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‘Every living thing is made from water’ (Qur’an 21:30)

As water scarcity is one of the greatest threats faced by human societies, the management of water is vitally important. This is especially the case for densely populated areas in environmentally challenging regions such as the Middle East. It has often been thought that the institutions of premodern ‘Islamic’ cities were relatively weak and ineffective compared to those of medieval Europe. Compared to contemporary Europe, however, the presence of much larger and more densely populated cities in the Middle East runs counter to this narrative. Many of these cities persisted for long periods attesting to the ability of their occupants to successfully manage and regulate access to water.

Through a combination of historical and archaeological sources, the Source of Life project examines exactly how the urban communities of Baghdad, Basra, Mosul, Damascus and Cairo were able to successfully manage water over the long-term. Within these 5 cities, this includes mapping the various formal and informal arrangements that exercised control over water as well as the driving forces for change and evolution within these water management systems.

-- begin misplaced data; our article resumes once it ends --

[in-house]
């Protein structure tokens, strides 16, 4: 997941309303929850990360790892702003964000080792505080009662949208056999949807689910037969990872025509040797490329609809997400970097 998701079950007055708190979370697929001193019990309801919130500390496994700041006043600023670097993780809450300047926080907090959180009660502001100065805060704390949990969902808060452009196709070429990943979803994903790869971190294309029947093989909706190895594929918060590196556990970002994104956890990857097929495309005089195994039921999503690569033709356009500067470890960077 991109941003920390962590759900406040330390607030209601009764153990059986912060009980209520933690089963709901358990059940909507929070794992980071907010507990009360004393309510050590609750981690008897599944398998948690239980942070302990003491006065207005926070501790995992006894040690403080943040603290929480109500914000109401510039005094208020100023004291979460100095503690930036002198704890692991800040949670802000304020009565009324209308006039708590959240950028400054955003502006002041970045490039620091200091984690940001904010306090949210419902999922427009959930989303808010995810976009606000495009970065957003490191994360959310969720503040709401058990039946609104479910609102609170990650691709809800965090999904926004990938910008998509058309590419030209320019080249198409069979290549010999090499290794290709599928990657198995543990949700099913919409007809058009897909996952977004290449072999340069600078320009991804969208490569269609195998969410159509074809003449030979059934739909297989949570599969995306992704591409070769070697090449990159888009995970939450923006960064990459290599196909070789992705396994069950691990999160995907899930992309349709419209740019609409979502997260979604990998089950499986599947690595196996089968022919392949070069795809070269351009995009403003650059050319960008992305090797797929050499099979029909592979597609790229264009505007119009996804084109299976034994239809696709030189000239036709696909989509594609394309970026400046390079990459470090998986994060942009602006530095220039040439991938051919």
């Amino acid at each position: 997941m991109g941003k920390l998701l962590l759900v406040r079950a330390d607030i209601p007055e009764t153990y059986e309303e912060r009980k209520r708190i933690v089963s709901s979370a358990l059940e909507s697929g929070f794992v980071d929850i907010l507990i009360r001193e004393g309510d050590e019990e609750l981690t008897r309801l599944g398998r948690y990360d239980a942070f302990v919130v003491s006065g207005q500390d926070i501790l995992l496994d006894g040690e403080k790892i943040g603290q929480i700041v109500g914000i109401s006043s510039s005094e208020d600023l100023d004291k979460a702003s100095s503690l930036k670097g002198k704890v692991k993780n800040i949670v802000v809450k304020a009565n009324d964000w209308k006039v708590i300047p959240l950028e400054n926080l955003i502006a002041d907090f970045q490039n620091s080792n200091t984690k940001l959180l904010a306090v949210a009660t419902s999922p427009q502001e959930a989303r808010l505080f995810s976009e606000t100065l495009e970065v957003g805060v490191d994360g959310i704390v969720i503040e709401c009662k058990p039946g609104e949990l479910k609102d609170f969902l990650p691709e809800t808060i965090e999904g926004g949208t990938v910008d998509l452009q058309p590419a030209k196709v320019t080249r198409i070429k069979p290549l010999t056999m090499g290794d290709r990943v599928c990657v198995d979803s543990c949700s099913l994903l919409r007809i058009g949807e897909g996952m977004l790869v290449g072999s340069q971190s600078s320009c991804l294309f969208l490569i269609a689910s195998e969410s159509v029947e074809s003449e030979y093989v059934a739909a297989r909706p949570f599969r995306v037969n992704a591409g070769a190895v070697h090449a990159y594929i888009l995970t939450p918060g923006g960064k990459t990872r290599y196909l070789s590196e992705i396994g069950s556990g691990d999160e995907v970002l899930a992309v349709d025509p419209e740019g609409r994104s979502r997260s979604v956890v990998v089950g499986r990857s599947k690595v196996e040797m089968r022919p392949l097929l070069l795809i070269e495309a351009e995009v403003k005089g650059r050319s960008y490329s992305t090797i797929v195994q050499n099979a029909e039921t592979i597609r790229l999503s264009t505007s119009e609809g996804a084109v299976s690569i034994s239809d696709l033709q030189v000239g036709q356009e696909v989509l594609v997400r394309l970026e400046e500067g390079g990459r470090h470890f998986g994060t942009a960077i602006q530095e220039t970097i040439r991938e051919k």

Invariably, supplying urban populations with water was a highly complex operation. Different types of physical infrastructure, including wells, aqueducts, cisterns and fountains, fed by diverse sources, including rainwater, rivers, lakes and springs, were required to meet both basic demands for drinking water and hygiene in addition to those motivated by religious practices, industrial processes and elite display. Furthermore, between the 7th and 15th centuries, considerable political shifts took place across the Middle East. Understanding the extent to which these transformations impacted urban water management is, therefore, a key component of this project.